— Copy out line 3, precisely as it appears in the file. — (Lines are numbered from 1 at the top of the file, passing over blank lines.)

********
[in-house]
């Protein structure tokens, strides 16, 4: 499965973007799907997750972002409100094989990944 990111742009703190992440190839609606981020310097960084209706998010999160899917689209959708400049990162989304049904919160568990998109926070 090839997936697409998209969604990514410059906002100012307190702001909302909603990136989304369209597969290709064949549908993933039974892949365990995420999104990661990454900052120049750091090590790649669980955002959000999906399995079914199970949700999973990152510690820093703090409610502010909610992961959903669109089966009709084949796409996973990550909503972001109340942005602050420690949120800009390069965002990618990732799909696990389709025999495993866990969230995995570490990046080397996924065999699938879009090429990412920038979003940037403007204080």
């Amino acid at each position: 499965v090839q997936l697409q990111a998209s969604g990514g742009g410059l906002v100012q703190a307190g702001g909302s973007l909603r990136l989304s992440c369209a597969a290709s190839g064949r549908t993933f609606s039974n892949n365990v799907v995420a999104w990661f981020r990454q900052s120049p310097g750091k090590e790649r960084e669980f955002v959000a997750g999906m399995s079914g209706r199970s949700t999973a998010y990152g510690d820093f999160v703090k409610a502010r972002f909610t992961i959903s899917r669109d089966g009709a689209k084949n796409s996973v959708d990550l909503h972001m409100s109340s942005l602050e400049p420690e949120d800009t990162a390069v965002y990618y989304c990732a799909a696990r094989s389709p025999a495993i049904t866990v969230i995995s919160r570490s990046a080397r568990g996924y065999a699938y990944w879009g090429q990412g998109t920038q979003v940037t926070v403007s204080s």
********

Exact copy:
């Amino acid at each position: 499965v090839q997936l697409q990111a998209s969604g990514g742009g410059l906002v100012q703190a307190g702001g909302s973007l909603r990136l989304s992440c369209a597969a290709s190839g064949r549908t993933f609606s039974n892949n365990v799907v995420a999104w990661f981020r990454q900052s120049p310097g750091k090590e790649r960084e669980f955002v959000a997750g999906m399995s079914g209706r199970s949700t999973a998010y990152g510690d820093f999160v703090k409610a502010r972002f909610t992961i959903s899917r669109d089966g009709a689209k084949n796409s996973v959708d990550l909503h972001m409100s109340s942005l602050e400049p420690e949120d800009t990162a390069v965002y990618y989304c990732a799909a696990r094989s389709p025999a495993i049904t866990v969230i995995s919160r570490s990046a080397r568990g996924y065999a699938y990944w879009g090429q990412g998109t920038q979003v940037t926070v403007s204080s």